Balaji Vishwanath Bhat, who was the first of a series of hereditary Peshwas, belonged to the Chitpavan Brahmin community (one of the categories of the Brahmin caste, which is India’s highest caste), who came from the Konkan region of western Maharashtra. His migration to Pune triggered a mass movement of Chitpavan Brahmins from Konkan in search of better prospects, and his title soon became a hereditary post, paving the way for Brahminical culture.
“When leaders of one community acquire power, then they build around them a power group from the same community. Many Brahmins rose to positions of prominence during the Peshwa rule. This resulted in the Brahminic dominance in the city,” Dixit said.
Shaniwar Wada Gate. The city of Pune was once the headquarters of the Peshwas, the de facto rulers of the Maratha Empire
As such, the city quickly developed a unique culture, where the Brahmins had an upper hand in society and lower-caste residents were pushed to the fringes of the socio-economic set-up. Brahmins, traditionally a caste of scholars and priests, became advisors to the Peshwas and held high ranks in the city as bureaucrats, bankers and administrators. Alliances between influential families further buttressed Brahmin power.
These elitists took on the role of the governing caste, dictating the norms and rules of the other castes’ living conditions, thus bringing in a sense of superiority in the biased hierarchal social structure. While they historically enjoyed the role of law enforcers, today their enforcement has been reduced to protecting their own rights through the patyas. The signboards and their direct form of communication are the vestiges of their past authoritative conduct.
Pune’s signs are the vestiges of the Punekar Brahmins’ past authoritative conduct (Credit: Rathina Sankari)
However, despite their high status during the Peshwa period, the Punekar Brahmins lived an austere life, and continue to do so. Maya Lele, a Chitpavan Brahmin who lives in Pune explained, “Life in Konkan was difficult for our ancestors. The hilly terrain and heavy rains made living and farming difficult. So, we understand the value of time, money and effort and don’t take it lightly.”
Joshi put it another way: “Punekars focus towards optimum usage. They might go to bed half-full [rather] than [on] a full stomach with wastage.”
Whichever way you look at it, the traits of the Punekar Brahmins have been defined over the centuries, from their humble origins in Konkan to their journey for greener pastures to Pune and their subsequent life as the power brokers of the city. And today, their descendants, who mostly live in the old city, continue their direct and thrifty legacy, ensuring outsiders follow the edicts laid down by them through their signs.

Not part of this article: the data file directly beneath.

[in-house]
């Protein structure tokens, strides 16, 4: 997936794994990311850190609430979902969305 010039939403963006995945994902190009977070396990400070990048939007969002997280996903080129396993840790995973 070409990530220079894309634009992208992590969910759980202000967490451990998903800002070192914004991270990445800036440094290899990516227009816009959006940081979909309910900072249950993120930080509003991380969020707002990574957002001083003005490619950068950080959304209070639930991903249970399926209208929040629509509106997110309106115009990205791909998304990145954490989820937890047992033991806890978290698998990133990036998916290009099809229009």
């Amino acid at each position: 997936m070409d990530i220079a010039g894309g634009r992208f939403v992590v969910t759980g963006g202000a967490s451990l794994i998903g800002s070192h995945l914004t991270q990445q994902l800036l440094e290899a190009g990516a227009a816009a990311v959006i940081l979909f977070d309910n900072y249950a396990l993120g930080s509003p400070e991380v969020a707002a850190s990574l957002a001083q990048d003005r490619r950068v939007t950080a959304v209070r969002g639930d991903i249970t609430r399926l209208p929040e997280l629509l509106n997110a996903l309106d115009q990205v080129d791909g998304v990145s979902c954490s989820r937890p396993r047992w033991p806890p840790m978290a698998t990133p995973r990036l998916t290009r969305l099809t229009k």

Over the past several decades, Pune has evolved into a cosmopolitan city
While outsiders are amused – or annoyed – by the Puneri attitude, as described by late author and humourist P L Deshpande in his well-known Marathi essay Tumhala kon vhaychay?, Punekars are very proud people who see no reason to change.
Over the past few decades, Pune has become a cosmopolitan city with a constant influx of international students who study in its prestigious colleges, leading to it being considered the Oxford of the East. Pune is known across the country as the cultural seat of Maharashtra, and Indians from other states migrate here for jobs as it is a manufacturing and software hub.
Despite all this, the cultural norms are still very rigid. The age-old Puneri attitude isn’t only seen on signboards but is still practiced in daily life, too. Vinay Kulkarni, a Punekar, told me that when he visited a temple in the old city at noon, he was told, ‘It is God’s sleeping time, come back in the evening.’
If you walk into a shop in the old city at 13:00, you will be curtly told to return at 16:00 since it’s ‘siesta’ time. No amount of cajoling will open the shutters of the store.
“Sometimes it affects business. But the common belief among Punekars is that they are giving quality, hence customers will return,” Dixit said.
In August 2018, the Ease of Living Index Report ranked Pune as the most liveable city in India
While these rules are often laughed about by outsiders, it seems that something is working; the Ease of Living Index Report, released in August 2018, ranked Pune as the most liveable city in India, based on the major pillars of urban development, including social, institutional and economic factors.
Outsiders who still don’t quite ‘get it’ should heed the words of Chandratre, who summed it up aptly:
“You take time to adjust to the environment. But once you ignore the irritants and learn to go with the flow, you will enjoy the experience.”